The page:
11 January 2015
Last updated at 08:57
Huge crowds and some 40 world leaders are expected in Paris for a unity march in the French capital after three days of terror left saw 17 people killed.
The rally is expected to dwarf marches across France on Saturday that saw 700,000 people take to the streets.
About 2,000 police officers and 1,350 soldiers are being deployed in Paris to protect more than a million marchers.
Police are seeking accomplices of the gunmen who attacked satirical magazine Charlie Hebdo and a kosher supermarket.
Eleven people were killed at the magazine offices on Wednesday, with a policeman shot dead nearby. Four hostages died at the supermarket on Friday.
At the Elysee Palace ahead of Sunday’s march, President Francois Hollande met leaders from the Jewish community, which is still in shock after gunman Amedy Coulibaly attacked the Hyper Cacher store in eastern Paris.
He is also believed to have shot dead a policewoman on Thursday.
He died at the scene but his partner, Hayat Boumeddiene, is still wanted by police – though she is thought to have fled France last week.
Officials believe she may have entered Turkey en route to Syria.
The interior minister says France will stay on high alert in the coming weeks.
Bernard Cazeneuve will host a meeting on Sunday morning of fellow interior ministers from across Europe, including the UK’s Theresa May, to discuss the threat posed by militants.
Mr Cazeneuve promised “exceptional measures” for the massive unity march in Paris on Sunday, including positioning snipers on roofs.
The foreign leaders expected to attend the rally include UK Prime Minister David Cameron, German Chancellor Angela Merkel, Palestinian leader Mahmoud Abbas and Israeli Prime Minister Benjamin Netanyahu.
The march, which will be led by relatives of the victims of last week’s attacks, will leave Place de la Republique at 15:00 local time (14:00 GMT).
Hundreds of thousands took to the streets on Saturday, with placards reading: “I am against racism”
It will offer France the chance to unite against the violence that began on Wednesday when two brothers raided the offices of the satirical magazine Charlie Hebdo.
Cherif and Said Kouachi killed 12 people – including eight journalists and two police officers, with 11 people also injured.
They were eventually cornered on Friday and were shot dead by police as police moved against them and Coulibaby at the same time.
Stories have been emerging of how ordinary people caught up in the attacks defied the gunmen.
At the supermarket, one employee hid shoppers in a cold storage room, while the manager of the printworks seized by the Kouachi brothers managed to hide another employee for hours.
Meanwhile, there has been an arson attack at the offices of a German newspaper that reprinted Charlie Hebdo cartoons of the Prophet Muhammad.
No-one was hurt in the assault on the Hamburg Morning Post in the early hours of Sunday, in which rocks and a burning object were thrown through a window. Two young men have been arrested.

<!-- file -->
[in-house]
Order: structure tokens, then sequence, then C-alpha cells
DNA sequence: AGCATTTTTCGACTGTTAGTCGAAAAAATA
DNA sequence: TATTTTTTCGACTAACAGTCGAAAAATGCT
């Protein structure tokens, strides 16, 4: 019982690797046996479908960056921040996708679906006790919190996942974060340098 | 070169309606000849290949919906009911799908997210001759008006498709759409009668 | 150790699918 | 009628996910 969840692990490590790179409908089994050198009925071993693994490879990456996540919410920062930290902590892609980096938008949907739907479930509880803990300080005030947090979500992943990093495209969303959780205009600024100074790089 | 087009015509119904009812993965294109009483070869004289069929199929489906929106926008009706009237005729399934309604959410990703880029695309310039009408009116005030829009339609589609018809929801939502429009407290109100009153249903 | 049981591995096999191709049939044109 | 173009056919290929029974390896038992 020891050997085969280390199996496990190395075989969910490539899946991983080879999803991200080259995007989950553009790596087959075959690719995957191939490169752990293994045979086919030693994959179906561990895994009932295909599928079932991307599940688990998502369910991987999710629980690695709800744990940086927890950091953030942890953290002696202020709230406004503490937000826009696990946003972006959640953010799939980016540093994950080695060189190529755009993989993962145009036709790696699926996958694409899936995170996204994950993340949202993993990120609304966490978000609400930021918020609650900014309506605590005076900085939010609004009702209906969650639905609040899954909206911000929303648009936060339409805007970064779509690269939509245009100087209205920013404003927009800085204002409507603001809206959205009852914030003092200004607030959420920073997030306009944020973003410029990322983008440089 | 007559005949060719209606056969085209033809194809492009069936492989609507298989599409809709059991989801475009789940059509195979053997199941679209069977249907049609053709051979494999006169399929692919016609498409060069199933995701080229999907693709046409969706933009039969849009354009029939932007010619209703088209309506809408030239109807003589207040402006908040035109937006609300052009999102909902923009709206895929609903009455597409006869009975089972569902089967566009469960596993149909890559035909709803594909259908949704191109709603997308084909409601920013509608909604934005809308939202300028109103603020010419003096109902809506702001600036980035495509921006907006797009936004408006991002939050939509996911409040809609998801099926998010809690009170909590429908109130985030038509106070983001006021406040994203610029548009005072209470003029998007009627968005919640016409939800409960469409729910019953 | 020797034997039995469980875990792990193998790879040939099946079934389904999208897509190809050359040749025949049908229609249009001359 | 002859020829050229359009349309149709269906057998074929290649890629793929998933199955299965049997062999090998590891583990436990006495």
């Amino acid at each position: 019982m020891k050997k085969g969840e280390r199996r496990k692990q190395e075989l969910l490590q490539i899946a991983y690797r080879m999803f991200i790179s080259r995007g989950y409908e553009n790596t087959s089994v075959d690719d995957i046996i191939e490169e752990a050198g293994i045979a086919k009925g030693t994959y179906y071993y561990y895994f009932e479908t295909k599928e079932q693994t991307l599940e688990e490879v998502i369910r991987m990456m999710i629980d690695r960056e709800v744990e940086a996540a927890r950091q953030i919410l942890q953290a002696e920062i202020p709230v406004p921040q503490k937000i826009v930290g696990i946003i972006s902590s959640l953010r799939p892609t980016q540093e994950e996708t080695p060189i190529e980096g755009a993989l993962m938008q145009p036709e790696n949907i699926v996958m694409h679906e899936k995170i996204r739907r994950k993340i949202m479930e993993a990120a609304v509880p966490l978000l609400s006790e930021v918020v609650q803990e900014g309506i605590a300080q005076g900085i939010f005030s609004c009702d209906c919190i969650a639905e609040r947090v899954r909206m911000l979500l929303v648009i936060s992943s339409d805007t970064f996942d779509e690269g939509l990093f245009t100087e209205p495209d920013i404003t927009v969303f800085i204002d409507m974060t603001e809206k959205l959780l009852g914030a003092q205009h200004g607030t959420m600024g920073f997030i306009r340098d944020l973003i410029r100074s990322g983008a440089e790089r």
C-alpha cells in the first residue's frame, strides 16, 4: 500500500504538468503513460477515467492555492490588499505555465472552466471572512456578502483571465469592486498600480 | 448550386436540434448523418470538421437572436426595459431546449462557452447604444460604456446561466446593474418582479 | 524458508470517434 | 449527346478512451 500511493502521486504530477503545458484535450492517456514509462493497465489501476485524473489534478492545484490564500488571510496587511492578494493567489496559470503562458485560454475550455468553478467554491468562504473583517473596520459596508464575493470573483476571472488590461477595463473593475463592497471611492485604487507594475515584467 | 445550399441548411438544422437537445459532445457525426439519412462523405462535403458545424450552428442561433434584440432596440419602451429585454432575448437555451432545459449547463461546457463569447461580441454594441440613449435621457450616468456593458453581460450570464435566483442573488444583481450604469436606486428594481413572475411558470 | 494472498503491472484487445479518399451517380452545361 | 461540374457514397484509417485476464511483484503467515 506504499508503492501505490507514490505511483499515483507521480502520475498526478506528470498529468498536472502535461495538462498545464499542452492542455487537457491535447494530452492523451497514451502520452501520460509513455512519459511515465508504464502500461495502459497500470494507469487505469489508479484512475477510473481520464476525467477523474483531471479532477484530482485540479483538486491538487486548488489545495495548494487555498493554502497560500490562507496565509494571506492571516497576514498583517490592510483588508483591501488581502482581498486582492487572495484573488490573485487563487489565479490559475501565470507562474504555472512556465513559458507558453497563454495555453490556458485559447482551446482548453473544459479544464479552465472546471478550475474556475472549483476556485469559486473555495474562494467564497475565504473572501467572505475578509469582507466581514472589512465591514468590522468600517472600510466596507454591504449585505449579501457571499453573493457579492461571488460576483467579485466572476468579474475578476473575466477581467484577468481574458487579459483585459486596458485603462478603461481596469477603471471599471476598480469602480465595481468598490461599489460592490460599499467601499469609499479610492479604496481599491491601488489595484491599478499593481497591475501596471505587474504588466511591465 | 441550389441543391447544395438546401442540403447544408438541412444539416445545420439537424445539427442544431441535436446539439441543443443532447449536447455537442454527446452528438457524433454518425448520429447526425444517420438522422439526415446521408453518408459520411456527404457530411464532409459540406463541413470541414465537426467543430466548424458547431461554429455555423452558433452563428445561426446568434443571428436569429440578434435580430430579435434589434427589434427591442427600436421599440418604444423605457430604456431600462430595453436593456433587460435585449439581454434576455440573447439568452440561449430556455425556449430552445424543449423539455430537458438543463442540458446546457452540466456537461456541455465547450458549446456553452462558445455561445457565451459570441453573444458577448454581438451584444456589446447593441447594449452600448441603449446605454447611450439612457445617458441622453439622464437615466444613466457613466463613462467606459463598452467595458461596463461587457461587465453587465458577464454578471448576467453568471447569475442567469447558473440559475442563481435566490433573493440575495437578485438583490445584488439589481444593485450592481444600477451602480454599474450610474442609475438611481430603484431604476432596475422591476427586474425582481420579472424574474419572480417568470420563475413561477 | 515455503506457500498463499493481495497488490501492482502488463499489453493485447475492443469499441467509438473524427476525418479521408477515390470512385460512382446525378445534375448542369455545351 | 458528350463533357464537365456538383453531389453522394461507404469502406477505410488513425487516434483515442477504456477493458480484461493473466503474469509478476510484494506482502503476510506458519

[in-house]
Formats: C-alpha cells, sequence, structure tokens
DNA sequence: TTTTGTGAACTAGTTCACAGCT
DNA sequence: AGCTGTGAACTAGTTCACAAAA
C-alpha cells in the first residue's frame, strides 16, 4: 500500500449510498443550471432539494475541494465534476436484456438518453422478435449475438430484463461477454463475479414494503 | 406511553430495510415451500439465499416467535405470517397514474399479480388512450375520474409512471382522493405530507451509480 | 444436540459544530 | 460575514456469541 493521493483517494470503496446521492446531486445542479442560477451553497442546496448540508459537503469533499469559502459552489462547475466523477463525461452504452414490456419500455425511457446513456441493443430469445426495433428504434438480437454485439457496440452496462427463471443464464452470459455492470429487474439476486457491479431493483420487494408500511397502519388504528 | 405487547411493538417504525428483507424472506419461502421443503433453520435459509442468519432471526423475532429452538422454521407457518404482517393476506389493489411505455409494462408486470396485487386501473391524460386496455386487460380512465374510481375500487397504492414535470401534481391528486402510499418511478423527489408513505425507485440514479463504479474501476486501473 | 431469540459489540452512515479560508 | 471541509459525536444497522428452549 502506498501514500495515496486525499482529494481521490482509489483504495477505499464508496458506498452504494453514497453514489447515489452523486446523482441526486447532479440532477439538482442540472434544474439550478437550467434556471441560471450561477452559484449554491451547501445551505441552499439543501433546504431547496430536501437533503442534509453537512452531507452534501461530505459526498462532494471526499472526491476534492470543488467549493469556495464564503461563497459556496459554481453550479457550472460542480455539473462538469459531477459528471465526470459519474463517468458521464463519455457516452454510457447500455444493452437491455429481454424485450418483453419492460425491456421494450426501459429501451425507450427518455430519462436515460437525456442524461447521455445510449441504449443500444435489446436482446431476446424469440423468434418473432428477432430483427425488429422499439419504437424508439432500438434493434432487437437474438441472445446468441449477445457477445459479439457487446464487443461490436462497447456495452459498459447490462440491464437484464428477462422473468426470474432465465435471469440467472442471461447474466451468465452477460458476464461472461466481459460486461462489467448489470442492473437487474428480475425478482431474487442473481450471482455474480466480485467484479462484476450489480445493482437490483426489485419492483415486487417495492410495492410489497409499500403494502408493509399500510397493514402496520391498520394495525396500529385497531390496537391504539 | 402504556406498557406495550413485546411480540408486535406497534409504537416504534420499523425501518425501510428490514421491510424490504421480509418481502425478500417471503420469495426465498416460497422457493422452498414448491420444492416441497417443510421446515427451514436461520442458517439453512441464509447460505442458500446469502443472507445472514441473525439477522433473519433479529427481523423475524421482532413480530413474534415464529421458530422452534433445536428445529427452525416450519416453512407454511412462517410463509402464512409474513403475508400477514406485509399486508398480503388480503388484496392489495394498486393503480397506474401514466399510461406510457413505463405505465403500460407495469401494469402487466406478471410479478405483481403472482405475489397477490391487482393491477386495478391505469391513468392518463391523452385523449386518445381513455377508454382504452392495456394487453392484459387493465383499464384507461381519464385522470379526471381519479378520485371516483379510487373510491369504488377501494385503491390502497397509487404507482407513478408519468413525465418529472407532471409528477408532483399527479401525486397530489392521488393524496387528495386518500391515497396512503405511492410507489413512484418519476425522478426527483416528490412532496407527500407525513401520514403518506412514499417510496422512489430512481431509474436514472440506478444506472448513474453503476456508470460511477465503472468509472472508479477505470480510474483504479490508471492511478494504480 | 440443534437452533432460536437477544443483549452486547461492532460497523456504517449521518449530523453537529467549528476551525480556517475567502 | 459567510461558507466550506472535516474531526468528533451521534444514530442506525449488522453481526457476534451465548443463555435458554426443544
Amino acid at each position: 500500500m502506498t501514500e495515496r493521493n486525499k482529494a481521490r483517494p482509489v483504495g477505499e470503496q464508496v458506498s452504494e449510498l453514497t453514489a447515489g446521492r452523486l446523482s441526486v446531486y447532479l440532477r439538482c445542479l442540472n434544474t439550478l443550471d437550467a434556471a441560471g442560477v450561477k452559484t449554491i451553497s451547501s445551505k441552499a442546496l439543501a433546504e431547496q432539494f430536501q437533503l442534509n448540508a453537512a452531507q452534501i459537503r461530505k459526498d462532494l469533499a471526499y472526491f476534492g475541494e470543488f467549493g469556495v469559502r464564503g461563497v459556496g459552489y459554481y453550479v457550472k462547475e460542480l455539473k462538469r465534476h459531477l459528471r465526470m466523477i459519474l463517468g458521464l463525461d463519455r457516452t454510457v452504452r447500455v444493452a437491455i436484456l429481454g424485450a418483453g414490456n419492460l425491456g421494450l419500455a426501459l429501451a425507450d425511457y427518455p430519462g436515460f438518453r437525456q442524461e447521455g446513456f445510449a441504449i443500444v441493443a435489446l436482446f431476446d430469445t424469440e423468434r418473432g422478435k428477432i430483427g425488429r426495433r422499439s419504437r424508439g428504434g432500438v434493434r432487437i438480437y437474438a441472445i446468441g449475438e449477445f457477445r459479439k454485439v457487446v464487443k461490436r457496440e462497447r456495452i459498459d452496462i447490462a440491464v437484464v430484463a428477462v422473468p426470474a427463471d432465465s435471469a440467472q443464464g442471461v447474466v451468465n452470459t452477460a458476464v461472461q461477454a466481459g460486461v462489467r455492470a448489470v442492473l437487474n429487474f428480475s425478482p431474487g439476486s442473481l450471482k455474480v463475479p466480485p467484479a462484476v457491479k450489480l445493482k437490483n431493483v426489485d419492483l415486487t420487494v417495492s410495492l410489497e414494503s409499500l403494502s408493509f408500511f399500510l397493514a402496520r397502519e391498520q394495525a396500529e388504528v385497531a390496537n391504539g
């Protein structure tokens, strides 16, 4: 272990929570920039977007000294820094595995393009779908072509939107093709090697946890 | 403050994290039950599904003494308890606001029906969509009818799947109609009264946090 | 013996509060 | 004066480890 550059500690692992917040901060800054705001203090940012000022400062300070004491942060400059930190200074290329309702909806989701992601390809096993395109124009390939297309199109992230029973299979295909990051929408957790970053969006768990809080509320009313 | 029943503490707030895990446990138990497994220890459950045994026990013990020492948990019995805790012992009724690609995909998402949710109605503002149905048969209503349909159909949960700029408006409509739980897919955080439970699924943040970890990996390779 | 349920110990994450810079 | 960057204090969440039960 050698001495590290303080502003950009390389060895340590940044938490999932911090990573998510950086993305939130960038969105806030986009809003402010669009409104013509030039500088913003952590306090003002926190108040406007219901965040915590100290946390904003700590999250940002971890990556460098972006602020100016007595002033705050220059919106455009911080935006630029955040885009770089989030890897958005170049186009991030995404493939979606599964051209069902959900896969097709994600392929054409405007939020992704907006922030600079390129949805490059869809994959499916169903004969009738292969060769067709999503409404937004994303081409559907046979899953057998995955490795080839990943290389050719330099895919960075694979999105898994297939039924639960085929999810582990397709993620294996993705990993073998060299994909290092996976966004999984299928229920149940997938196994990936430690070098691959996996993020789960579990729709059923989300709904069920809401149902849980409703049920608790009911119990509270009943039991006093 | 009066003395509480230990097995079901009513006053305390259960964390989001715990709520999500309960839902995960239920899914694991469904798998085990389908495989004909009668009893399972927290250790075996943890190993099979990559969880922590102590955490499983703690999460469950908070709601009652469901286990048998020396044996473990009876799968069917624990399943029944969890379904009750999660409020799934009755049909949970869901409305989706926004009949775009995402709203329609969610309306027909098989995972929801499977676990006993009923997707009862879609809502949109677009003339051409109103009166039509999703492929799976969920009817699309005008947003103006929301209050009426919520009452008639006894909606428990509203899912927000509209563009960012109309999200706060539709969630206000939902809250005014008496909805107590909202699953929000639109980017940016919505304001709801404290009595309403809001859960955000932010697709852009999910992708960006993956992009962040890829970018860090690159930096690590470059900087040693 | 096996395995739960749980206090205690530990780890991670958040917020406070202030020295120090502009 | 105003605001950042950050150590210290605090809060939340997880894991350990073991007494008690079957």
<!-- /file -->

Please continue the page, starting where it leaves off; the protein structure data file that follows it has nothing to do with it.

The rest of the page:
‘Act of barbarity’
Relatives of the victims spoke out about the France attacks on Saturday.
The family of Ahmed Merabet, one of the police officers killed during Wednesday’s attack on the Charlie Hebdo magazine, said they were “devastated by this act of barbarity”.
Mr Merabet was “Muslim, and very proud of being a police officer and defending the values of the Republic”, his brother Malek Merabet said at a news conference.
Meanwhile, the family of gunman Amedy Coulibaly has also condemned the attacks.
In a statement, Coulibaly’s mother and sister offered “sincere condolences” to the families of the victims, and said: “We absolutely do not share these extreme ideas. We hope there will not be any confusion between these odious acts and the Muslim religion.”
Nearly a quarter of a million people held marches in France on Saturday to condemn the attacks, with large crowds gathering in Paris, Orleans, Nice, Pau, Toulouse and Nantes.
During the marches, people held banners that read “I am against racism”, “unity”, or “I am Charlie” – the latter a reference to the magazine.
Addressing a large gathering outside the kosher supermarket that was targeted, Prime Minister Manuel Valls said: “Today, we are all Charlie, we are all police officers, we are all Jews of France.”
He said he had “no doubt that millions of citizens will come to express their love of liberty, their love of fraternity” in Paris on Sunday.
How the attacks unfolded (all times GMT)
- Wednesday 7 January 10:30 – Two masked gunmen enter Charlie Hebdo offices, killing 12 people, including the magazine’s editor. Shortly after the attack, the gunmen kill a police officer nearby.
- 11:00 – Police lose track of the men after they abandon their getaway car and hijack another vehicle. They are later identified as brothers Said and Cherif Kouachi.
- Thursday 8 January 08:45 -A lone gunman shoots dead a policewoman and injures a man in the south of Paris. Gunman later identified as Amedy Coulibaly.
- 10:30 – The Kouachi brothers rob a a service station near Villers-Cotterets, in the Aisne region, but disappear again.
- Friday 9 January 08:30 – Police exchange gunfire with the Kouachi brothers during a car chase on the National 2 highway northeast of Paris.
- 10:00 – Police surround the brothers at an industrial building in at Dammartin-en-Goele, 35km (22 miles) from Paris.
- 12:15 – Coulibaly reappears and takes several people hostage at a kosher supermarket in eastern Paris. Heavily-armed police arrive and surround the store.
- 16:00 – Kouachi brothers come out of the warehouse, firing at police. They are both shot dead.
- 16:15 – Police storm the kosher supermarket in Paris, killing Coulibaly and rescuing 15 hostages. The bodies of four hostages are recovered.
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